(Got sidetracked listening, sorry...amazing stuff, one of the best examples being how similar our online experience is (Apple, Google, and Microsoft's native font is nearly identical) compared to how divergent the PC/iMAC situation was)

SimCity, Upsilon Circuit, Netflix...ALL playing with Wrong Decisions...and it WORKS.  In cars, Volvo makes a car JUST FOR RIDE SHARING...the one decision being taking out the front seat.  3D Printing...just a plastic spitting machine which now has been, for lack of a better term, reverse engineered.  Even our home furnishing...we're seeing it EVERYWHERE.


Find Your Orange Bar...Go Make Something Perfect...and Ruin It

I have always been risk averse for the sake of not "ruining/changing" something that works.  This talk has definitely, at minimum, started my considering of changing that thought process.  I'm hoping that I can go back to my current situation (which is chock full of change) and actually take it and ruin it for the better...I can only hope. 

#econfPSU Keynote The Third - Debbie Millman "Why Branding?"

MySpace and Beyond

Debbie was asked why MySpace, back in the day, did so well...based on its brand.  And she didn't know.  She went to MySpace, created a user ID, thought the UI was awful, and never went back.  She realized that MySpace was started two years earlier as an online storage site, but Debbie still didn't know why it had gotten so popular.

She did TONS of work and research on that very topic (including two books on branding significance) and FINALLY landed on an answer...which she's going to reserve for the end of the keynote.  Well played, Ms Millman...well played.


Back In Time

Debbie went back in time to how we branded to begin the process of picking apart the WHY as to how MySpace got big.  One of the first things she looked at was a supermarket...there's 100's of different brands of WATER...coffee?  Similar.  Hell, you go into your local Starbucks, there is nearly 19 MILLION possible combinations.  But they all look, fundamentally, similar.

Then there's the "anti-branders"...Adbusters, NoLogo, Buy Nothing Day...they're full of it, because they brand themselves.  So WHY...WHY do we feel the need to create new brands/branding?

Debbie went into a rabbit hole and landed on the conditions that lead to the conditions...50,000 years ago, no less.  At this point, our brains underwent a genetic mutation (a 3 in one brain) and they respond to markedly different stimuli than what they had.  It essentially became the "Big Brain Bang" or "The Great Leap Forward".  It's how we became the species we are today...no big deal, right?

Debbie covers the three portions/levels of the brain...reptilian, mammalian, and the true human element.  The "Big Brain", if you will, handles the cultural universals: Language, art, music, cooking, and self-decoration.  And it was at this point in our evolution that we started to focus on two things: Making or Marking.


Making or Marking

Our understanding of reality begins to be recorded on cave walls.  There's very little difference between cave paintings and what we put on our Facebook wall.  We start to apply makeup 10,000 years ago, to make ourselves more attractive to an almighty god, then create symbols to further explain the concept.  Crescent shields and flags begin to appear to designate friend v foe on the battlefield.  We used it because there was no way to mass produce uniforms, so flags it was.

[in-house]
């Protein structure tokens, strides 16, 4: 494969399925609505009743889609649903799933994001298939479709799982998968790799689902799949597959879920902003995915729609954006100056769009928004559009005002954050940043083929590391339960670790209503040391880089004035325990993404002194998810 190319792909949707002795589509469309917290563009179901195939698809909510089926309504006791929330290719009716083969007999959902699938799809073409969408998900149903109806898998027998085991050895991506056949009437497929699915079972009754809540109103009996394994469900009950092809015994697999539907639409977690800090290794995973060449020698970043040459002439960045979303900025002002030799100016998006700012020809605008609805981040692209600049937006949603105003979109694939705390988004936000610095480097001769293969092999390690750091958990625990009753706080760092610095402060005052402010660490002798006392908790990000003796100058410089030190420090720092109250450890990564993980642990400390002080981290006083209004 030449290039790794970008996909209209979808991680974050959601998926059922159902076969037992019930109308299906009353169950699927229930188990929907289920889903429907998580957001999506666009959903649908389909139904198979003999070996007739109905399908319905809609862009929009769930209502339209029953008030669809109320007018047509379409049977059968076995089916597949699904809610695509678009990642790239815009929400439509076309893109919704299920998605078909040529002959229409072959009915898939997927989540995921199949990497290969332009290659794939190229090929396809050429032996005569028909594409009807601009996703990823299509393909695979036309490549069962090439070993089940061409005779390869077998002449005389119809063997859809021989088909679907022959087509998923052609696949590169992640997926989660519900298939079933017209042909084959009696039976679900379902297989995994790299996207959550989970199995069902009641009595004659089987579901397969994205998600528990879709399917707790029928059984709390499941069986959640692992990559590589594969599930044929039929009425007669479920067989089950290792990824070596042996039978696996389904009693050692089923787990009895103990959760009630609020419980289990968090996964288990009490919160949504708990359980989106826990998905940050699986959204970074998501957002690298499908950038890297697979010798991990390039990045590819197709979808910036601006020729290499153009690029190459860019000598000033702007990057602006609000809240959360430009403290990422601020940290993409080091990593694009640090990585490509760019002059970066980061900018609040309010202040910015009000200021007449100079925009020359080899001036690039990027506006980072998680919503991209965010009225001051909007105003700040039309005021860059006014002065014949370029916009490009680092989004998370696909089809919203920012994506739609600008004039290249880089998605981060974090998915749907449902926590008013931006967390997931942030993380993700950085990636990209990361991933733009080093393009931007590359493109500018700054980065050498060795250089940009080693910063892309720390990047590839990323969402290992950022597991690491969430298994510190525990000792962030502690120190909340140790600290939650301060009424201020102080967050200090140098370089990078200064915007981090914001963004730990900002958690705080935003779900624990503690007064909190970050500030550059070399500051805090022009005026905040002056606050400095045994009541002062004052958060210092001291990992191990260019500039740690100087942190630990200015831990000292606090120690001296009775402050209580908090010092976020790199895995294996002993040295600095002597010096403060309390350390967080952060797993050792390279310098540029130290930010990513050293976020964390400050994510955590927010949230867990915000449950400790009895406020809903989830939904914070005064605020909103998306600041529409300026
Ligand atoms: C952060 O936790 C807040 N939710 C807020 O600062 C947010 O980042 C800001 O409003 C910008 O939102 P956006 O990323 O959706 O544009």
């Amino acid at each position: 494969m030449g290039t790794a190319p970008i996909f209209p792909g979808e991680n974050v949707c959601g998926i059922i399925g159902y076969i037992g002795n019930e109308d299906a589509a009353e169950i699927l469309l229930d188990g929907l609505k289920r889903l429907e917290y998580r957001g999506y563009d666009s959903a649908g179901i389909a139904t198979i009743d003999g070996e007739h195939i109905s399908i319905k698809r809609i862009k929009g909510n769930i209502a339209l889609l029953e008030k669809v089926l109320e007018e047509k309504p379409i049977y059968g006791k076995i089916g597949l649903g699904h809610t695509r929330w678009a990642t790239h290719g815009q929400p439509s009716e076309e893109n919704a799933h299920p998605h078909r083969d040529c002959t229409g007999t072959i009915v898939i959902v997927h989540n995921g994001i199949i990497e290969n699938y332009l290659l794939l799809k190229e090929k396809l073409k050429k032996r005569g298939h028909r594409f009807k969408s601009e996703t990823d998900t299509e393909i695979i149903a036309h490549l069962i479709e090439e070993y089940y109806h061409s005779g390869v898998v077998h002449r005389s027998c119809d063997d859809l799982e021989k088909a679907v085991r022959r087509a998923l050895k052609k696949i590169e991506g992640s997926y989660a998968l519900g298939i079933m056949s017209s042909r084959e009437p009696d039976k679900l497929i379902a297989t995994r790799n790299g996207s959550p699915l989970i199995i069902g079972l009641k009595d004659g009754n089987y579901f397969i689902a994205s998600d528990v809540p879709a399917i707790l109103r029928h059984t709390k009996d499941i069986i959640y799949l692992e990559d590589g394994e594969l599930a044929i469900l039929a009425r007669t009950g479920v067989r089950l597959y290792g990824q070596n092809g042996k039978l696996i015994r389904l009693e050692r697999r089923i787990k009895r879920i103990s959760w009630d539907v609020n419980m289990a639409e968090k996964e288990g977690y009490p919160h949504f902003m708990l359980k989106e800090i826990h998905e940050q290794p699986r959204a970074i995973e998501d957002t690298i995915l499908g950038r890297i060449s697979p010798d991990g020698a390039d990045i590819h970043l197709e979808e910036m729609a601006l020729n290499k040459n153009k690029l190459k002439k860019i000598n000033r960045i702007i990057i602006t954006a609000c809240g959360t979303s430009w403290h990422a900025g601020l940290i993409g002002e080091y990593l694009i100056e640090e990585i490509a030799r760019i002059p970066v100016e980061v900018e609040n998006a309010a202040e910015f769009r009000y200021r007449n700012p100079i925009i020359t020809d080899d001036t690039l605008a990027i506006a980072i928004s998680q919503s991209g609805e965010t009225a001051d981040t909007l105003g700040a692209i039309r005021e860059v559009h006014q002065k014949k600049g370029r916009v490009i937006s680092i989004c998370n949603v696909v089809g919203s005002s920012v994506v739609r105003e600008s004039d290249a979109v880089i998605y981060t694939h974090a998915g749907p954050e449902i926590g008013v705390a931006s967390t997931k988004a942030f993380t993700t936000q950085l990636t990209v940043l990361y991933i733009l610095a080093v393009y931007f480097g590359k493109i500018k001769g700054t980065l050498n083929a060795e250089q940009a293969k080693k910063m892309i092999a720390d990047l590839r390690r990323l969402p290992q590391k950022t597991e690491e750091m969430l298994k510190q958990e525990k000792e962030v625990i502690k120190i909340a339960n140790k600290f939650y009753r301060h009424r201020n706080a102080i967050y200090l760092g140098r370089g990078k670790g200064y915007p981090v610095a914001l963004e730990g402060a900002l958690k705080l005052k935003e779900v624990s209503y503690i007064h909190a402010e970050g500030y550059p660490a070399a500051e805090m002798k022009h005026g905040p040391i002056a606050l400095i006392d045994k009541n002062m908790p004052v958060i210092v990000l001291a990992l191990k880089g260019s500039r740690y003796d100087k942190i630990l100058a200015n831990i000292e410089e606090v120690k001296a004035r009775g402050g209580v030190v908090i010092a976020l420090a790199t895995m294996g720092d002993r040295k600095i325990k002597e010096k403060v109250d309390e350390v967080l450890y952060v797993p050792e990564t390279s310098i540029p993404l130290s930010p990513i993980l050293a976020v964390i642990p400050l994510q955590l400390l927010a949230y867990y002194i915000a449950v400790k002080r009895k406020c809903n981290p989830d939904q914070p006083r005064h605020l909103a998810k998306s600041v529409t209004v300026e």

The word "Brond" derives from "to make or mark with fire".  Livestock begin to be "marked", wooden surfaces, etc...Trademarks come into being in January 1, 1876.  The very first trademark was Bass Ale (yesssssssssss).  The first place the logo was seen in an advertisement (1882) was in an oil painting. 

So, what's happened since then?


5 Waves of Modern Brand Evolution

Wave 1 (1875-1920
)

Brands were guaranteed to be of quality and "premium".  People would spend an extra bit of money for something that was in a special kind of packaging.  Condensed soup, soap, Coca Cola...if you took a train from State College to California, anywhere you got a Coke you could expect it to be the same no matter where.  They'd be safe and they'd be of quality.

Wave 2 (1920-1965)
Ads and brands become Anthropomorphized - They were no longer reliant on a person or quality...they were about competition and differentiation.  Personality of a brand comes to the fore front.  Betty Crocker, Uncle Ben's, etc...these brands weren't based in reality...they were fictitious.  BUT, people thought they were real...and that's all that mattered.  You could relate to and project onto a character.

Wave 3 (1965-1985)
Brands become self-expressive statements:  The brand I'm wearing, carrying, or using says something about you.  If I'm wearing Levi jeans, I'm cool as shit.  A brand, at this point, could provide status.  It signified something about the carrier.  Levi, Nike, Marlboro, Volkswagen...Marlboro man hasn't been in an ad for 20+ years, and Debbie's undergrad students can still identify him without fail.

Wave 4 (1985-2005)
Brands as an experience:  From the brand, you would expect an emotional transformation.  Disney, Apple, Starbucks...if you engage with these brands, you would have a different emotional feeling about not only yourself but life itself.